•Learning the values of another causes plasticity in a mPFC value representation•This plasticity predicts how much subjects’ own preferences change•Plasticity is explained by a striatal surprise signal•Value coding in mPFC occurs independently of the agent for whom a decision is made
Garvert et al. demonstrate that learning the preferences of another person increases the similarity between neural value representations for self and other. This plasticity in medial prefrontal cortex predicts how much one’s own preferences shift toward those of the other.
Visual perception is burdened with a highly discontinuous input stream arising from saccadic eye movements. For successful integration into a coherent representation, the visuomotor system needs to deal with these self-induced perceptual changes and distinguish them from external motion. Forward models are one way to solve this problem where the brain uses internal monitoring signals associated with oculomotor commands to predict the visual consequences of corresponding eye movements during active exploration. Visual scenes typically contain a rich structure of spatial relational information, providing additional cues that may help disambiguate self-induced from external changes of perceptual input. We reasoned that a weighted integration of these two inherently noisy sources of information should lead to better perceptual estimates. Volunteer subjects performed a simple perceptual decision on the apparent displacement of a visual target, jumping unpredictably in sync with a saccadic eye movement. In a critical test condition, the target was presented together with a flanker object, where perceptual decisions could take into account the spatial distance between target and flanker object. Here, precision was better compared to control conditions in which target displacements could only be estimated from either extraretinal or visual relational information alone. Our findings suggest that under natural conditions, integration of visual space across eye movements is based upon close to optimal integration of both retinal and extraretinal pieces of information.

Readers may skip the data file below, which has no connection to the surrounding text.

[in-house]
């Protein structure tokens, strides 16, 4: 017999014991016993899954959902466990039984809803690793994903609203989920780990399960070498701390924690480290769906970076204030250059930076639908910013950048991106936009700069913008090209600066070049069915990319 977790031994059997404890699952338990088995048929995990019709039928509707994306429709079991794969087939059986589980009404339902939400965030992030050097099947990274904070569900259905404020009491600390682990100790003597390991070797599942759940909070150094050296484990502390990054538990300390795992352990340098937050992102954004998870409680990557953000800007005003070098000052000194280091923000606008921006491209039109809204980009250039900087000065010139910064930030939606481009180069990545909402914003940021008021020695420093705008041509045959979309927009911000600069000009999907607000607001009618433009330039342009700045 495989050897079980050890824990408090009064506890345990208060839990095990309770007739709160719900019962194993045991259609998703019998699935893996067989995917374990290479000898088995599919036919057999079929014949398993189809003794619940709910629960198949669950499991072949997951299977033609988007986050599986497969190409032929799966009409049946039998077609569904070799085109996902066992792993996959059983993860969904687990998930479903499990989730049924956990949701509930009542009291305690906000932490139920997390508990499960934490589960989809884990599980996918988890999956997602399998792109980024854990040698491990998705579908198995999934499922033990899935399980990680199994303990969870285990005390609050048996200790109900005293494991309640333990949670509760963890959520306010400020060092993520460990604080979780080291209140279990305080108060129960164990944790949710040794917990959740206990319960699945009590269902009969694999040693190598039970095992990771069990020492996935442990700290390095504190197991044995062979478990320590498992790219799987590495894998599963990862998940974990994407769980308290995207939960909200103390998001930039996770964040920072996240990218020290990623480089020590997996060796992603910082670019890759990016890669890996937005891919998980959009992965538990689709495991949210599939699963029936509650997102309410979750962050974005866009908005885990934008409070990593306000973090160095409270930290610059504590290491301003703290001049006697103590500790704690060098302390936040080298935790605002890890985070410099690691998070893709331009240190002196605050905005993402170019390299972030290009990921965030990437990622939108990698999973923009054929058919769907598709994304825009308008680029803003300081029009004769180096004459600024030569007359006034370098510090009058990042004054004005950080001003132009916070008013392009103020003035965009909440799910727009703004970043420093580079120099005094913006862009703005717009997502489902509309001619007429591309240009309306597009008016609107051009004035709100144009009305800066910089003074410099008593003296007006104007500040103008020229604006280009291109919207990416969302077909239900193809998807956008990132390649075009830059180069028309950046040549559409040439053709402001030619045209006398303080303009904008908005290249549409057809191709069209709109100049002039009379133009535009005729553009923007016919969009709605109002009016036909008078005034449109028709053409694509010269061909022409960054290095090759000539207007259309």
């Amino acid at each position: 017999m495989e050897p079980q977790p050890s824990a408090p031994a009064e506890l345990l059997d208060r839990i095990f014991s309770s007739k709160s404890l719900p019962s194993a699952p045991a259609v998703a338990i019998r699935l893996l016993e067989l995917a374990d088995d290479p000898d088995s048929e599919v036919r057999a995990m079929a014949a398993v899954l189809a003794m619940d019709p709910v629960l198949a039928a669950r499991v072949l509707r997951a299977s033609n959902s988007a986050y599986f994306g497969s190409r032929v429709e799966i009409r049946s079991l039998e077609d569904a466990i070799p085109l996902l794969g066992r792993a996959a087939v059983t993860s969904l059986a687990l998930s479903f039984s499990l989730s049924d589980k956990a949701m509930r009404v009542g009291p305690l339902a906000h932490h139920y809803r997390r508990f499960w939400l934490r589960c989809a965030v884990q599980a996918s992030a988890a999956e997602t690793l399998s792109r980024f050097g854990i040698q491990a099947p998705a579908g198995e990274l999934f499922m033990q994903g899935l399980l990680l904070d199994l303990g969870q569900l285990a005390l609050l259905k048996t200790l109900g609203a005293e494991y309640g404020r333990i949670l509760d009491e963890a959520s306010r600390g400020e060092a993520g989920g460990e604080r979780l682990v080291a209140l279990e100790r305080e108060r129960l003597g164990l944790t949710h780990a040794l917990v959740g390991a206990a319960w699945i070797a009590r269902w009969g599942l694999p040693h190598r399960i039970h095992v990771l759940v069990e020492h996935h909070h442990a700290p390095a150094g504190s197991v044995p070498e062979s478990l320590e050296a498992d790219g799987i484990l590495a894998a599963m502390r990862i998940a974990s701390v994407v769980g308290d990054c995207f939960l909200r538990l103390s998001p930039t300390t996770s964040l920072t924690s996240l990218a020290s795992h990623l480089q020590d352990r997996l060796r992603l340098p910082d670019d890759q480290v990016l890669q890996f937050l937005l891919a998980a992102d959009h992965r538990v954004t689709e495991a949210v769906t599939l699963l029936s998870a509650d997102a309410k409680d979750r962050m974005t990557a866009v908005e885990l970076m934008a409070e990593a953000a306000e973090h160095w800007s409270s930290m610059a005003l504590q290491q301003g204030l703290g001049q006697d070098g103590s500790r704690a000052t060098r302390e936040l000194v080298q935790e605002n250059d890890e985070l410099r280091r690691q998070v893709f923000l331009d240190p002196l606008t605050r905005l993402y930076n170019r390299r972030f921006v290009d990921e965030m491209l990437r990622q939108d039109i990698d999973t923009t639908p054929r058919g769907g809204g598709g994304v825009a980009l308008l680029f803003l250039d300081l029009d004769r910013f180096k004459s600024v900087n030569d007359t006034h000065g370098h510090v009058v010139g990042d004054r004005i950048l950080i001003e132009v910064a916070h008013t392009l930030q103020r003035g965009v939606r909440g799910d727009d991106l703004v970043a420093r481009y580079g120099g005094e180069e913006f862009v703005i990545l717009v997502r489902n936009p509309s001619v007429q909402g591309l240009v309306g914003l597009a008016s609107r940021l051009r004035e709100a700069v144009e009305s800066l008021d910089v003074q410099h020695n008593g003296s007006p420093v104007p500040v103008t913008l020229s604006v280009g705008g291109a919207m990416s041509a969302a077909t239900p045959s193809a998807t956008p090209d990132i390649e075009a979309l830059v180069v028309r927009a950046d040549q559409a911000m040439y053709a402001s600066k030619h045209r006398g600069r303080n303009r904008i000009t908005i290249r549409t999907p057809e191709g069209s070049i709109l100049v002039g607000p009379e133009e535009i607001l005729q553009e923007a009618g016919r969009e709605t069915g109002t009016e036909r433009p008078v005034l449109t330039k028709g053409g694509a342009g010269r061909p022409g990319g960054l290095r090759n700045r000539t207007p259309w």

Acetylcholine (ACh) is a neuromodulatory transmitter implicated in perception and learning under uncertainty. This study combined computational simulations and pharmaco-electroencephalography in humans, to test a formulation of perceptual inference based upon the free energy principle. This formulation suggests that acetylcholine enhances the precision of bottom-up synaptic transmission in cortical hierarchies by optimising the gain of supragranular pyramidal cells. Simulations of a mismatch negativity paradigm predicted a rapid trial-by-trial suppression of evoked sensory prediction error (PE) responses that is attenuated by cholinergic neuromodulation. We confirmed this prediction empirically with a placebo-controlled study of cholinesterase inhibition. Furthermore – using dynamic causal modelling – we found that drug-induced differences in PE responses could be explained by gain modulation in supragranular pyramidal cells in primary sensory cortex. This suggests that acetylcholine adaptively enhances sensory precision by boosting bottom-up signalling when stimuli are predictable, enabling the brain to respond optimally under different levels of environmental uncertainty.
Free Energy Principle; Predictive Coding; Neuromodulation; Acetylcholine; Galantamine; Oddball Response; Precision; Dynamic Causal Modelling